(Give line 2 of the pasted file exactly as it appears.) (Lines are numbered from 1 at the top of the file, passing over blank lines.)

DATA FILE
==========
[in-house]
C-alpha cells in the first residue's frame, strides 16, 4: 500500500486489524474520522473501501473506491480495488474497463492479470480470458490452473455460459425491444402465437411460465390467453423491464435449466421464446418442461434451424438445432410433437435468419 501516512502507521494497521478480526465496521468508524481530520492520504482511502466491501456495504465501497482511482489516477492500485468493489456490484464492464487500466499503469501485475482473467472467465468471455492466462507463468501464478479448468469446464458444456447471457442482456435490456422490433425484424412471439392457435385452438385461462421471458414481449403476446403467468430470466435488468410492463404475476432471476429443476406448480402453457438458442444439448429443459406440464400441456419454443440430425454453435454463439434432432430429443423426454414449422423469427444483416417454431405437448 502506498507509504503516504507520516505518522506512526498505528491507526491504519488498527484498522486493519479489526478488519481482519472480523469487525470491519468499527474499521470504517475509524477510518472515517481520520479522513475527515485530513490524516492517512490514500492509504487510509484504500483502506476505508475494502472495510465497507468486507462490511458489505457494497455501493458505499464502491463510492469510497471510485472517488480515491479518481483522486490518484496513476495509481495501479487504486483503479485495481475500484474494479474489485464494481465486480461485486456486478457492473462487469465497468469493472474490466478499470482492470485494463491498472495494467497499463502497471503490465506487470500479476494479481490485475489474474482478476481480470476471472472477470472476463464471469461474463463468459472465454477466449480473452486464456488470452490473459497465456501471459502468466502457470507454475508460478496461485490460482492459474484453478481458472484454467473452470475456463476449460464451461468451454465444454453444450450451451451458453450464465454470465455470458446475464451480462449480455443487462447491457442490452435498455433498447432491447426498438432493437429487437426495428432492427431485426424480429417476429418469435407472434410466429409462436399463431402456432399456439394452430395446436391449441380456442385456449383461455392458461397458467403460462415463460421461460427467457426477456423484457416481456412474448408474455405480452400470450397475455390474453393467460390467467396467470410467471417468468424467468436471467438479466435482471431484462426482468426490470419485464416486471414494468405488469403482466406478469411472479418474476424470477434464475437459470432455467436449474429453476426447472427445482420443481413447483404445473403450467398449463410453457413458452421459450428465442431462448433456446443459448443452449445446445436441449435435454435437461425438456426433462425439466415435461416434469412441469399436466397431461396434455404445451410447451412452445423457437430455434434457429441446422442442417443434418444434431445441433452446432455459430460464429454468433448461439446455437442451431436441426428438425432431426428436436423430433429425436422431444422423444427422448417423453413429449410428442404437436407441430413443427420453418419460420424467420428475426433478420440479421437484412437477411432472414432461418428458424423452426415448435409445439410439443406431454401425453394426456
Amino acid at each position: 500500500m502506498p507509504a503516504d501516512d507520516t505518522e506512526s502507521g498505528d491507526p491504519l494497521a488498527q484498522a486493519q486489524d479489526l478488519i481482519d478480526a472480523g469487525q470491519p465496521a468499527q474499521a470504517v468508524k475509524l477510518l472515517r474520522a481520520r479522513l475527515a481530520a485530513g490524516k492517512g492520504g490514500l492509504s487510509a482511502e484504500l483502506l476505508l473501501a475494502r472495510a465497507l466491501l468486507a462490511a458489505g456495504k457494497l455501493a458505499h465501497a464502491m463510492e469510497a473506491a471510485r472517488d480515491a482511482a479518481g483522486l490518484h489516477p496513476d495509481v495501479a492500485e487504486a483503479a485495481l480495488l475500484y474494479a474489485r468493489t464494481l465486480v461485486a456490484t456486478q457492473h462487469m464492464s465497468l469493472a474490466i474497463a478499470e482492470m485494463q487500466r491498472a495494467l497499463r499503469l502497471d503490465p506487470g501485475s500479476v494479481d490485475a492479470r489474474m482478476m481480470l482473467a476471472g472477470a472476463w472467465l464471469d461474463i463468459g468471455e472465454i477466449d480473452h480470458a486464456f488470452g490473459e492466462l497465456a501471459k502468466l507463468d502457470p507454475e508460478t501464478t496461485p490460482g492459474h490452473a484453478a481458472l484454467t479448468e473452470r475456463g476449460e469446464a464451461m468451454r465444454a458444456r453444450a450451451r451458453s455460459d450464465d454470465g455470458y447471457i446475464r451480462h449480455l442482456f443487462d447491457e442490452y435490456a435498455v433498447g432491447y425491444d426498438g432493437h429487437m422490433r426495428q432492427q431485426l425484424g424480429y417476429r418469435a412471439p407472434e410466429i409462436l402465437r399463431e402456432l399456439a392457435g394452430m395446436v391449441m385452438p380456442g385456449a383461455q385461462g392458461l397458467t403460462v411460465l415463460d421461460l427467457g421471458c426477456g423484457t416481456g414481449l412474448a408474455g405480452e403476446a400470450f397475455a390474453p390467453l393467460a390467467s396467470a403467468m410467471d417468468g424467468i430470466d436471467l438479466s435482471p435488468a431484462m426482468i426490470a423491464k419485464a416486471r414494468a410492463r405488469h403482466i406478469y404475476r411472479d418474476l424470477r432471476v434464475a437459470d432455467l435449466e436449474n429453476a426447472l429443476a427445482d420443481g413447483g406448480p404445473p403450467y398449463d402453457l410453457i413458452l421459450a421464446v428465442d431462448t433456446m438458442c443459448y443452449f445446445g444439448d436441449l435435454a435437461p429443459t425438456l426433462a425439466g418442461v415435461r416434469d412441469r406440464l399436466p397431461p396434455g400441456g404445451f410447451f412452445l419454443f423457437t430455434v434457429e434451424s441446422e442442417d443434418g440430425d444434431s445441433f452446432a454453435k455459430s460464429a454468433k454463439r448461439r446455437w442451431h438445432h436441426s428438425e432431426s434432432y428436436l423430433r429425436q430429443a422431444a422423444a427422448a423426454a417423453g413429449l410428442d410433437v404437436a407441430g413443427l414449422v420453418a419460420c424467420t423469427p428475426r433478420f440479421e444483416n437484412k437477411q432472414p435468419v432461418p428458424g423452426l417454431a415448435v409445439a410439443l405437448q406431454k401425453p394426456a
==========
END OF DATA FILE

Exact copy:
C-alpha cells in the first residue's frame, strides 16, 4: 500500500486489524474520522473501501473506491480495488474497463492479470480470458490452473455460459425491444402465437411460465390467453423491464435449466421464446418442461434451424438445432410433437435468419 501516512502507521494497521478480526465496521468508524481530520492520504482511502466491501456495504465501497482511482489516477492500485468493489456490484464492464487500466499503469501485475482473467472467465468471455492466462507463468501464478479448468469446464458444456447471457442482456435490456422490433425484424412471439392457435385452438385461462421471458414481449403476446403467468430470466435488468410492463404475476432471476429443476406448480402453457438458442444439448429443459406440464400441456419454443440430425454453435454463439434432432430429443423426454414449422423469427444483416417454431405437448 502506498507509504503516504507520516505518522506512526498505528491507526491504519488498527484498522486493519479489526478488519481482519472480523469487525470491519468499527474499521470504517475509524477510518472515517481520520479522513475527515485530513490524516492517512490514500492509504487510509484504500483502506476505508475494502472495510465497507468486507462490511458489505457494497455501493458505499464502491463510492469510497471510485472517488480515491479518481483522486490518484496513476495509481495501479487504486483503479485495481475500484474494479474489485464494481465486480461485486456486478457492473462487469465497468469493472474490466478499470482492470485494463491498472495494467497499463502497471503490465506487470500479476494479481490485475489474474482478476481480470476471472472477470472476463464471469461474463463468459472465454477466449480473452486464456488470452490473459497465456501471459502468466502457470507454475508460478496461485490460482492459474484453478481458472484454467473452470475456463476449460464451461468451454465444454453444450450451451451458453450464465454470465455470458446475464451480462449480455443487462447491457442490452435498455433498447432491447426498438432493437429487437426495428432492427431485426424480429417476429418469435407472434410466429409462436399463431402456432399456439394452430395446436391449441380456442385456449383461455392458461397458467403460462415463460421461460427467457426477456423484457416481456412474448408474455405480452400470450397475455390474453393467460390467467396467470410467471417468468424467468436471467438479466435482471431484462426482468426490470419485464416486471414494468405488469403482466406478469411472479418474476424470477434464475437459470432455467436449474429453476426447472427445482420443481413447483404445473403450467398449463410453457413458452421459450428465442431462448433456446443459448443452449445446445436441449435435454435437461425438456426433462425439466415435461416434469412441469399436466397431461396434455404445451410447451412452445423457437430455434434457429441446422442442417443434418444434431445441433452446432455459430460464429454468433448461439446455437442451431436441426428438425432431426428436436423430433429425436422431444422423444427422448417423453413429449410428442404437436407441430413443427420453418419460420424467420428475426433478420440479421437484412437477411432472414432461418428458424423452426415448435409445439410439443406431454401425453394426456